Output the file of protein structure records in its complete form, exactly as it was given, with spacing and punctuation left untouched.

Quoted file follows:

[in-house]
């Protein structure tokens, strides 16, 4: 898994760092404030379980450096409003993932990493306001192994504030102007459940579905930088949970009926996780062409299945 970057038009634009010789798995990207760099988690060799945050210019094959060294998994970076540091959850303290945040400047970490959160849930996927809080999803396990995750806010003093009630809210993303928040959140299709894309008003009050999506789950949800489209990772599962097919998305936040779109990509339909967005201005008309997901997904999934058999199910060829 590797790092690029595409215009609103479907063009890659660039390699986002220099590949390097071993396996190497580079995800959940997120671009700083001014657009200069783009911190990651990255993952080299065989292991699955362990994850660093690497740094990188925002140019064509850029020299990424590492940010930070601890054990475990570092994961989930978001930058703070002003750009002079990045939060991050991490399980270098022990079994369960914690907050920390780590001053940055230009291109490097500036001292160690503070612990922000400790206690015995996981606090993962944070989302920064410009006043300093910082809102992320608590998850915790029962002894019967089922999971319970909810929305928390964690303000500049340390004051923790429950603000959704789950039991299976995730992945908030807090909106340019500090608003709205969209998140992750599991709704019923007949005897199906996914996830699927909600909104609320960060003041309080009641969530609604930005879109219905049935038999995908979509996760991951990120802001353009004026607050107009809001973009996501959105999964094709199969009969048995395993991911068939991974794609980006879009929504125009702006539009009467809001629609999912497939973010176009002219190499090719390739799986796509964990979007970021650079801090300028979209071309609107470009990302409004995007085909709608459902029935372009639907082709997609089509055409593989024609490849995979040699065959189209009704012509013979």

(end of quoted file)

[in-house]
């Protein structure tokens, strides 16, 4: 898994760092404030379980450096409003993932990493306001192994504030102007459940579905930088949970009926996780062409299945 970057038009634009010789798995990207760099988690060799945050210019094959060294998994970076540091959850303290945040400047970490959160849930996927809080999803396990995750806010003093009630809210993303928040959140299709894309008003009050999506789950949800489209990772599962097919998305936040779109990509339909967005201005008309997901997904999934058999199910060829 590797790092690029595409215009609103479907063009890659660039390699986002220099590949390097071993396996190497580079995800959940997120671009700083001014657009200069783009911190990651990255993952080299065989292991699955362990994850660093690497740094990188925002140019064509850029020299990424590492940010930070601890054990475990570092994961989930978001930058703070002003750009002079990045939060991050991490399980270098022990079994369960914690907050920390780590001053940055230009291109490097500036001292160690503070612990922000400790206690015995996981606090993962944070989302920064410009006043300093910082809102992320608590998850915790029962002894019967089922999971319970909810929305928390964690303000500049340390004051923790429950603000959704789950039991299976995730992945908030807090909106340019500090608003709205969209998140992750599991709704019923007949005897199906996914996830699927909600909104609320960060003041309080009641969530609604930005879109219905049935038999995908979509996760991951990120802001353009004026607050107009809001973009996501959105999964094709199969009969048995395993991911068939991974794609980006879009929504125009702006539009009467809001629609999912497939973010176009002219190499090719390739799986796509964990979007970021650079801090300028979209071309609107470009990302409004995007085909709608459902029935372009639907082709997609089509055409593989024609490849995979040699065959189209009704012509013979």